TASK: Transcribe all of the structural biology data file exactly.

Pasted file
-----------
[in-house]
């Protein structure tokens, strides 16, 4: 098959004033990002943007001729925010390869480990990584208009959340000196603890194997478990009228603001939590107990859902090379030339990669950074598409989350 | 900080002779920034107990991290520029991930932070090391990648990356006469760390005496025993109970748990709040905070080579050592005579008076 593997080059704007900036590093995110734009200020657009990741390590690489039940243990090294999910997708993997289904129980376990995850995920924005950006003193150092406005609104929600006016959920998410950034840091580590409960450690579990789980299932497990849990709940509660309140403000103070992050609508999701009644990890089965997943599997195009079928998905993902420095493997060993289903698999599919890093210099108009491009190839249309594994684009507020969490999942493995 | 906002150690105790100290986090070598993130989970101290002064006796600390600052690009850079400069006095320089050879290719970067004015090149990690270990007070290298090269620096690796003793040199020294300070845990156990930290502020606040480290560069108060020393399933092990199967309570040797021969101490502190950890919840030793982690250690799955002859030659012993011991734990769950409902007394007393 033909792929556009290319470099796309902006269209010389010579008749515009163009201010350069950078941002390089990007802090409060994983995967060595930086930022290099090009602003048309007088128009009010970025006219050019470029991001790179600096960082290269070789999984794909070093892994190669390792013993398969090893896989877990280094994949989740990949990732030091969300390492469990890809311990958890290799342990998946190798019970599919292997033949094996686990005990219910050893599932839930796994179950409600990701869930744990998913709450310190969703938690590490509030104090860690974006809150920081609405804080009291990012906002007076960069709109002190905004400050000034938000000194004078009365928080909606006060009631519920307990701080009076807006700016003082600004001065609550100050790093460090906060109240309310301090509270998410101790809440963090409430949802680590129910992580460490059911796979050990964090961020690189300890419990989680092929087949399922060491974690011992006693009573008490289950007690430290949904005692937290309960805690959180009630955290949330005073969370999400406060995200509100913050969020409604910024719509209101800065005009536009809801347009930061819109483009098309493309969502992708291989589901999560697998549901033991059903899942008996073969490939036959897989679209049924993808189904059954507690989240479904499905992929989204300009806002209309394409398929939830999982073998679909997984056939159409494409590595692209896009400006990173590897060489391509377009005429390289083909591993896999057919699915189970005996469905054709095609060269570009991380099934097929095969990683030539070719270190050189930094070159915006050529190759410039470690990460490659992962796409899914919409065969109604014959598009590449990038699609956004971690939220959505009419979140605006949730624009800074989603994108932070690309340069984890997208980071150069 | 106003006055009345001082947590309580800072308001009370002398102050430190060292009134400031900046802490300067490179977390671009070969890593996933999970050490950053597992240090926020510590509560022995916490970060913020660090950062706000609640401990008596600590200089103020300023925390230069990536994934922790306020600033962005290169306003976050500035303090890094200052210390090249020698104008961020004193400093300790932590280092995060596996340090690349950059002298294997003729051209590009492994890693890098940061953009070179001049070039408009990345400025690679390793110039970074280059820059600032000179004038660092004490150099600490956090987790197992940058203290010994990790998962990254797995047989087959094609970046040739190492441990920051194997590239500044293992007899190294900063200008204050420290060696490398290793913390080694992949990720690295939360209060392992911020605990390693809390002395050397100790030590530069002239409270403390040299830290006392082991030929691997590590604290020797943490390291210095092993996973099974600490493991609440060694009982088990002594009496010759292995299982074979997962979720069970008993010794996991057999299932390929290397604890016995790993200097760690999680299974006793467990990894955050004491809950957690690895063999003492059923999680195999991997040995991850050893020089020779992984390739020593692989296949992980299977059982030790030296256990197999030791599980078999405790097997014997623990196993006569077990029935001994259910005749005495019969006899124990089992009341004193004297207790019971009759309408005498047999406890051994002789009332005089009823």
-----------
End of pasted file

[in-house]
């Protein structure tokens, strides 16, 4: 098959004033990002943007001729925010390869480990990584208009959340000196603890194997478990009228603001939590107990859902090379030339990669950074598409989350 | 900080002779920034107990991290520029991930932070090391990648990356006469760390005496025993109970748990709040905070080579050592005579008076 593997080059704007900036590093995110734009200020657009990741390590690489039940243990090294999910997708993997289904129980376990995850995920924005950006003193150092406005609104929600006016959920998410950034840091580590409960450690579990789980299932497990849990709940509660309140403000103070992050609508999701009644990890089965997943599997195009079928998905993902420095493997060993289903698999599919890093210099108009491009190839249309594994684009507020969490999942493995 | 906002150690105790100290986090070598993130989970101290002064006796600390600052690009850079400069006095320089050879290719970067004015090149990690270990007070290298090269620096690796003793040199020294300070845990156990930290502020606040480290560069108060020393399933092990199967309570040797021969101490502190950890919840030793982690250690799955002859030659012993011991734990769950409902007394007393 033909792929556009290319470099796309902006269209010389010579008749515009163009201010350069950078941002390089990007802090409060994983995967060595930086930022290099090009602003048309007088128009009010970025006219050019470029991001790179600096960082290269070789999984794909070093892994190669390792013993398969090893896989877990280094994949989740990949990732030091969300390492469990890809311990958890290799342990998946190798019970599919292997033949094996686990005990219910050893599932839930796994179950409600990701869930744990998913709450310190969703938690590490509030104090860690974006809150920081609405804080009291990012906002007076960069709109002190905004400050000034938000000194004078009365928080909606006060009631519920307990701080009076807006700016003082600004001065609550100050790093460090906060109240309310301090509270998410101790809440963090409430949802680590129910992580460490059911796979050990964090961020690189300890419990989680092929087949399922060491974690011992006693009573008490289950007690430290949904005692937290309960805690959180009630955290949330005073969370999400406060995200509100913050969020409604910024719509209101800065005009536009809801347009930061819109483009098309493309969502992708291989589901999560697998549901033991059903899942008996073969490939036959897989679209049924993808189904059954507690989240479904499905992929989204300009806002209309394409398929939830999982073998679909997984056939159409494409590595692209896009400006990173590897060489391509377009005429390289083909591993896999057919699915189970005996469905054709095609060269570009991380099934097929095969990683030539070719270190050189930094070159915006050529190759410039470690990460490659992962796409899914919409065969109604014959598009590449990038699609956004971690939220959505009419979140605006949730624009800074989603994108932070690309340069984890997208980071150069 | 106003006055009345001082947590309580800072308001009370002398102050430190060292009134400031900046802490300067490179977390671009070969890593996933999970050490950053597992240090926020510590509560022995916490970060913020660090950062706000609640401990008596600590200089103020300023925390230069990536994934922790306020600033962005290169306003976050500035303090890094200052210390090249020698104008961020004193400093300790932590280092995060596996340090690349950059002298294997003729051209590009492994890693890098940061953009070179001049070039408009990345400025690679390793110039970074280059820059600032000179004038660092004490150099600490956090987790197992940058203290010994990790998962990254797995047989087959094609970046040739190492441990920051194997590239500044293992007899190294900063200008204050420290060696490398290793913390080694992949990720690295939360209060392992911020605990390693809390002395050397100790030590530069002239409270403390040299830290006392082991030929691997590590604290020797943490390291210095092993996973099974600490493991609440060694009982088990002594009496010759292995299982074979997962979720069970008993010794996991057999299932390929290397604890016995790993200097760690999680299974006793467990990894955050004491809950957690690895063999003492059923999680195999991997040995991850050893020089020779992984390739020593692989296949992980299977059982030790030296256990197999030791599980078999405790097997014997623990196993006569077990029935001994259910005749005495019969006899124990089992009341004193004297207790019971009759309408005498047999406890051994002789009332005089009823």